Kovacevic: To rebuild or not? Eh, why not try both?


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Derek Shelton accepts his No. 17 Pirates jersey from Ben Cherington, Wednesday at PNC Park. - MATT SUNDAY / DKPS

Amid a swirl of snowflakes outside PNC Park and a spectacular swirl of change inside, the Pirates' new braintrust beamed from the press conference podium about the bright future of baseball around here. And fairly so. If I'm being honest, this wintry scene was more uplifting than any witnessed here all summer.

Partly, that's because Derek Shelton was a blast.

The new manager, finally introduced a week after he was announced and two-plus months since Clint Hurdle's firing -- hey, a lot's happened, right? -- laughed and smiled with a visible ease and sense of self-assurance. He made others laugh and smile, as well.

On how long his hiring took: “I have the cleanest garage of any house in Florida. I probably cleaned it 15 times.”

On sharing that podium with Amherst alum Ben Cherington: "I’m definitely not as smart as Ben. I went to Southern Illinois."

On clumsily donning the No. 17 jersey presented to him by Cherington, then sitting down with several buttons still undone: “This has never gone smoothly for any manager who has ever done it, right?”

That kept on throughout the session and beyond, when Shelton, Cherington, Bob Nutting and Travis Williams broke into separate interviews. Smiles, laughs, self-assurance. And not a solitary trace of the nose-in-the-air condescension of any of their predecessors. Just a bunch of guys feeling good about where they are and where they're headed.

"One thing I've probably learned the most is the more you talk to players, the more you build relationships — not only on a professional level but a personal level — it's going to lead to better things," Shelton would say. "We're going to start that way. It's definitely going to be a culture where we're going to have fun. You're going to see us laugh. It's gonna be a fun place to be around. And I think from the players I talked to, starting a couple days ago, they're excited about it."

They are, actually. Joe Musgrove, the clubhouse's leader in every way, stood silently in the back of this press conference room. The previous day, he'd begun indoctrinating Shelton to our way of life ...

... and here he was on this day as a show of support. Josh Bell, who's also been hanging around town "until it gets cold enough to chase me away," as he told me, met with Shelton face-to-face here over the weekend. I've heard from other players who are stoked, who can't wait to get going with this guy.

It's all good in the moment.

But that also raises this: If Shelton and, more important in this equation, Cherington, like these guys, do they build around them? Or, do they survey the damage in the minor-league system wrought by Neal Huntington and Kyle Stark, and decide instead to blow it up and replenish at the lower levels?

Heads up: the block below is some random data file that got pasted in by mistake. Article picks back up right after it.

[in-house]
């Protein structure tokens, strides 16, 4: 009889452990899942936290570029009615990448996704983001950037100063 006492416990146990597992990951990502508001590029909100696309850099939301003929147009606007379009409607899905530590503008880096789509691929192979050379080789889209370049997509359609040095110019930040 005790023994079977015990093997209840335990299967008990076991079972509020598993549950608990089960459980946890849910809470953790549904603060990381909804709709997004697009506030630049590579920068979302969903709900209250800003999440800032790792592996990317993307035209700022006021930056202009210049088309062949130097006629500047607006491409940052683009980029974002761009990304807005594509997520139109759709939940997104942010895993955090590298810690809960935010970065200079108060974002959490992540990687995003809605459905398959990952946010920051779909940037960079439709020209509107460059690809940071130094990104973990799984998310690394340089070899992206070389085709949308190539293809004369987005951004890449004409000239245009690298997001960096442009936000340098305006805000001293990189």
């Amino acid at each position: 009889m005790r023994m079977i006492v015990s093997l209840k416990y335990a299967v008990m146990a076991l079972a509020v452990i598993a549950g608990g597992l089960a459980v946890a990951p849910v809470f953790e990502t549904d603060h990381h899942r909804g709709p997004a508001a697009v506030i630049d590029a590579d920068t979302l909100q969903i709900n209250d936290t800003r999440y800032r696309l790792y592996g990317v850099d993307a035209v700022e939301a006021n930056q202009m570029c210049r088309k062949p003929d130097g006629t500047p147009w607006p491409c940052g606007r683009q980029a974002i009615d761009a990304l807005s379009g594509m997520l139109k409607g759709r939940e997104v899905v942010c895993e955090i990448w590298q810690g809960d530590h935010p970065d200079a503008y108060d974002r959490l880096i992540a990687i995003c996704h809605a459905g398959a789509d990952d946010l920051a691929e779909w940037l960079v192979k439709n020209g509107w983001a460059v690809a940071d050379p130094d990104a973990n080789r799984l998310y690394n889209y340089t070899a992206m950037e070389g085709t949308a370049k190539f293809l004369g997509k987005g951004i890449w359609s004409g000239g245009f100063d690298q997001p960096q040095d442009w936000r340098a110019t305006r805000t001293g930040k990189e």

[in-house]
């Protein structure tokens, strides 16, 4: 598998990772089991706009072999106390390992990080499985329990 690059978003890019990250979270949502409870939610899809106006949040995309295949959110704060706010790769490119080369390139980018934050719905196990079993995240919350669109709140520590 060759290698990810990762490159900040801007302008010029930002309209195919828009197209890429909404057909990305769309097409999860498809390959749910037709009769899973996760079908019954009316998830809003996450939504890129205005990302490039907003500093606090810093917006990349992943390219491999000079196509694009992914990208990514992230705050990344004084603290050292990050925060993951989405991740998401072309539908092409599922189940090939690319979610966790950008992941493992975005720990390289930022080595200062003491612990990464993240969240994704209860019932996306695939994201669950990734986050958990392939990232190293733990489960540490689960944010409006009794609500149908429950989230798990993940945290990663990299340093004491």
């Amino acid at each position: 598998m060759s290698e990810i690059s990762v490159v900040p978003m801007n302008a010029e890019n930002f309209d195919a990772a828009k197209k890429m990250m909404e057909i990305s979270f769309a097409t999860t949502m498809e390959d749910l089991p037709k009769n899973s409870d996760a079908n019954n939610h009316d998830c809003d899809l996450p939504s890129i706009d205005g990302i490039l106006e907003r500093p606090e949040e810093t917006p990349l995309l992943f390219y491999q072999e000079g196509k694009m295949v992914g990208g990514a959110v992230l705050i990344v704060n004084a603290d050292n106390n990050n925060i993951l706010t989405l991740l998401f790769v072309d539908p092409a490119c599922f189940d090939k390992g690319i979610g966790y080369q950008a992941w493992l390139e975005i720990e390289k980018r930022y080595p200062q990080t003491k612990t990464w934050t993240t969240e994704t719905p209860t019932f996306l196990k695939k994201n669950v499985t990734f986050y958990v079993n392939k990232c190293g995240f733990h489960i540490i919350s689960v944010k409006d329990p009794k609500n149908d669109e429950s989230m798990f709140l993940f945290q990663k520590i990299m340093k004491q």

I pounded this issue with everyone in sight: Rebuild or not?

That started with the chief decider himself, Cherington. I mentioned to him that I didn't sense there'd be much appetite for a rebuild. Not with his current players, who are seeking support from above. Not with the public, which ran out of patience roughly three decades ago. And he replied ... cautiously: "The kind of player we want with the Pirates is one who wants to win. That's going to help us, having players who want to win. I would be excited to hear that from players. And then, it's our job to try to support them as much as possible, help them any way we can, whether it's coaching support, information support, giving them the best chance to succeed. And we're just going to focus on getting better."

If that sounds like a GM who hasn't made up his mind, yeah, you've nailed it.

Cherington and I spoke extensively later, and he's been so swamped with immediate, pressing tasks -- hiring the manager, rounding out the coaching staff, preparing for Winter Meetings next week in San Diego -- that he's hardly had opportunity for even a cursory review of the system, much less giving it the exhaustive attention it deserves. I get that.

But that doesn't change that deciding on a rebuild is the top priority for this franchise this offseason.

Assuming it hasn't already been decided.

As mentioned, I carried on several conversations here, and based on those, I feel comfortable saying that the Pirates' foundational thought entering 2020 is that they'll adopt more of a hybrid stance: Build around younger players already here, such as Bryan Reynolds, Kevin Newman and the like, while pursuing prospects in exchange for older players.

And you bet, from what I was told, that means Starling Marte's a goner. If it doesn't happen next week in San Diego, then it'll happen over the offseason or even in the first half of the 2020 season before the July 31 trade deadline. But one way or another, provided there's value in return, he'll be traded.

I've written since August that I'd be OK with that as long as a competent GM was in place. That's now the case.

Nutting's made clear to all concerned he doesn't want "a chase for .500," meaning settling for mediocrity with patchwork moves. That's a healthy thought process. At the same time -- and this, in the fullest context, is to Huntington's credit -- there are enough younger pieces already in place that the hybrid approach can work if executed smartly. Move Marte after what might've been the best year of his career. Maybe even consider moving Bell at his peak, with three full years of arbitration control ahead. But otherwise, fortify the present, including with a realistic increase in payroll.

They're getting there.

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